Votrient does look like an interesting option but what is scary to me is what might happen the day you have to stop it. I am afraid the tumor cells are just moving around in the body while waiting for the conditions for growth to be better... May be alternating the drugs would be good.


#5

2500 mg/m2 per day for 3 days. I guess this is a bit more than standard, but does not constitute high does ifosfomide. 2500, is what was recommended by Sloane Kettering but my local Doctor was going to start me at 2000. I guess Palifosfomide is a stabilized form of the active metabolite in IFOS (a formulation of isophosphoramide mustard with tris). So, I imagine that I would get almost as much of the active drug by taking Palifosfomide, as I would high dose ifosfomide.

I would like to look into surgery as well, but because of a previous upper left lobe lobectomy most surgeons don't see further surgery as reasonable. I have been looking into possibly doing ablation as an alternative. Thanks again for your helpful response.


#6

Indeed the amount you got is not too much. The last time I had high dose ifosfamide, it was a total of 28.9gm given in a continuous infusion over a 9 day period... Palifosfamide would be a good alternative. Are you not eligible for the trial? About surgery, I am not surprised they don't want to operate since you already lost one lobe. By the way, how is your breathing without it? How big is the tumor to remove?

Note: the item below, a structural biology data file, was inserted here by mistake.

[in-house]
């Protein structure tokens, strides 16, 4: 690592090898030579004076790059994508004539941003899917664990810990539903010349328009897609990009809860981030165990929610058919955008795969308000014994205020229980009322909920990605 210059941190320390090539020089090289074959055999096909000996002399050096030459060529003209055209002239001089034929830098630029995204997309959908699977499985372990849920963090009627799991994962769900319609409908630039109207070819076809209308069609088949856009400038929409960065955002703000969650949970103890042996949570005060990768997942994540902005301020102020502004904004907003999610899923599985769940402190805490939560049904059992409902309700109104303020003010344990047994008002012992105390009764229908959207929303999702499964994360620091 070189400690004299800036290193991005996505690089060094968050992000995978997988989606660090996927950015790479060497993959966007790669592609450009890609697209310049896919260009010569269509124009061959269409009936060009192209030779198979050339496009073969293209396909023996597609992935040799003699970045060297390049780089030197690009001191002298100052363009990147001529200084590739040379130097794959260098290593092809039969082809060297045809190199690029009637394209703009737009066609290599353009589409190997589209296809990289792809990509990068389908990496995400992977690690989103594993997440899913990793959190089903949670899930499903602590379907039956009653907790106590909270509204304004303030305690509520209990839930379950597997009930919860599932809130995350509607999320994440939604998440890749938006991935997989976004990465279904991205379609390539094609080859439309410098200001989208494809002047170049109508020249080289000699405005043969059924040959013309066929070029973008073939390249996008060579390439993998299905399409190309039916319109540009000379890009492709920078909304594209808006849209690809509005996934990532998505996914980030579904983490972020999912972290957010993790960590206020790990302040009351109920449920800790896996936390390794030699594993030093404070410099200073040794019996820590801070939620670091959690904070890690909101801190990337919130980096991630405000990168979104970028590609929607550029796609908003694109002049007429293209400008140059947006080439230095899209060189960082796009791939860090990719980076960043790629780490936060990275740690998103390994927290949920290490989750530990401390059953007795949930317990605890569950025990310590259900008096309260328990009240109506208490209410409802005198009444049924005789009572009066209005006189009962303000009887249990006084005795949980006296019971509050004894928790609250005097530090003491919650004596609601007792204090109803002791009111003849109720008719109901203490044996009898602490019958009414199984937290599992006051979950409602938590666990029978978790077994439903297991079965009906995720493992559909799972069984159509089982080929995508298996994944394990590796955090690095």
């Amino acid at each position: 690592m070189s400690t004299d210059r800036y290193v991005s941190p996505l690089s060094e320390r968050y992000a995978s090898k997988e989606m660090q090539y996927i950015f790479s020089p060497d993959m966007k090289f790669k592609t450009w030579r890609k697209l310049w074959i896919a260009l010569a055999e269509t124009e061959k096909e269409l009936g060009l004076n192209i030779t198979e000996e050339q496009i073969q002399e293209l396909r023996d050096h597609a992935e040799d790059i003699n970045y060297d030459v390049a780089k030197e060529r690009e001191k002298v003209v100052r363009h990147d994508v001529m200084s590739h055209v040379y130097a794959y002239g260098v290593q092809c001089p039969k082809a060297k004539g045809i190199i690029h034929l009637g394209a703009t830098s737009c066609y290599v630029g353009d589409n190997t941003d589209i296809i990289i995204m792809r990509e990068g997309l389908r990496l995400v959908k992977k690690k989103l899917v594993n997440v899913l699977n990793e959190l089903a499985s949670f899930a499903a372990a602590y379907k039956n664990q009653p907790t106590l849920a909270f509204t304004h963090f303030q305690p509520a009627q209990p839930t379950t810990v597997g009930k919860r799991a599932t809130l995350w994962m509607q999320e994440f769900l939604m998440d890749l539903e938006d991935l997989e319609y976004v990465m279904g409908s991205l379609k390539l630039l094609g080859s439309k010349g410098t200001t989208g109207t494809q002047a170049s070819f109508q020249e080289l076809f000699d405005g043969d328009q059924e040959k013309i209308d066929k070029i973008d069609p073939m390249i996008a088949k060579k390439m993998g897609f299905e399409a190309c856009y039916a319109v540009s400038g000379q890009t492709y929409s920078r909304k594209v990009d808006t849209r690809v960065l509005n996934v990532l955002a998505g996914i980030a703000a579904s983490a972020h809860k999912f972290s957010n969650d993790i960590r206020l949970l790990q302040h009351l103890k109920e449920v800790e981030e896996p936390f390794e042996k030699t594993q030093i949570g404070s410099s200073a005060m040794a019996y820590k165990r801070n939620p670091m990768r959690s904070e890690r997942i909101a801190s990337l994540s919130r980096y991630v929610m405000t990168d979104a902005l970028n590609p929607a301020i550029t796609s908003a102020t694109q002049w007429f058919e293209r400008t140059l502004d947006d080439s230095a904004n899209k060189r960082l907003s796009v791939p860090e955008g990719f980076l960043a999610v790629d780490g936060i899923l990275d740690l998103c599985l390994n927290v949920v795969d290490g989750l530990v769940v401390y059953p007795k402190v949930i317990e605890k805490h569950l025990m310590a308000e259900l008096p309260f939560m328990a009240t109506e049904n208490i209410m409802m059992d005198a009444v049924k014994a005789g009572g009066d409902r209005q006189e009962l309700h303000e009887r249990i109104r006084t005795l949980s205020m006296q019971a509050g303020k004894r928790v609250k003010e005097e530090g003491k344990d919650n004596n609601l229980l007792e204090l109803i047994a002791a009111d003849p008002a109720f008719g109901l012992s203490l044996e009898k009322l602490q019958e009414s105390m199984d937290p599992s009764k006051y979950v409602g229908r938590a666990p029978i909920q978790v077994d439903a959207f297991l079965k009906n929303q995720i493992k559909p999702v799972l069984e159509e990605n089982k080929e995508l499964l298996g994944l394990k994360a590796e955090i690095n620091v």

#7

I'm not eligible for the phase 3 trail because of the chemo that I have already done. I worry that the process of taking this through compassionate use might be a long one. The company is willing to do it, but I am unsure of how long the FDA approval process will take.

My breathing is not so bad... I certainly get winded a lot more easily and am not able to be as active as I once was. I actually have several tumors in my right lung. The one that concerns me is one that is against the pleura in the lower lung and is about 3cm now. I would almost imagine them needing to remove my lower right lobe, and I'm guessing that would leave me with too little lung volume. I would prefer ablation, but am a little fearful about that as well. I haven't really heard of many Synovial patients doing RFA.


#8

I also don't know of anybody with synovial sarcoma who had RFA. Somebody has to be first... I did hear from an older gentleman with MFH who had RFA a few times and was pretty happy about it. By the way, did you read about the immunotherapy trial in France?

http://www.clinicaltrials.gov/ct2/show/NCT01469975

The trial should have already started but apparently they are late. There may be a problem with insurance as foreigners have to show their insurance covers treatments in Europe (although the trial itself is free).


#9

Yes, on this site initially. It looks very promising. It might be difficult for me and my family to relocate to France for a year or so though. At the very least I should see if I would be able to do the study with the health insurance that we have. I'm hoping it is so successful that it goes into stage II trail soon, and is being offered hear.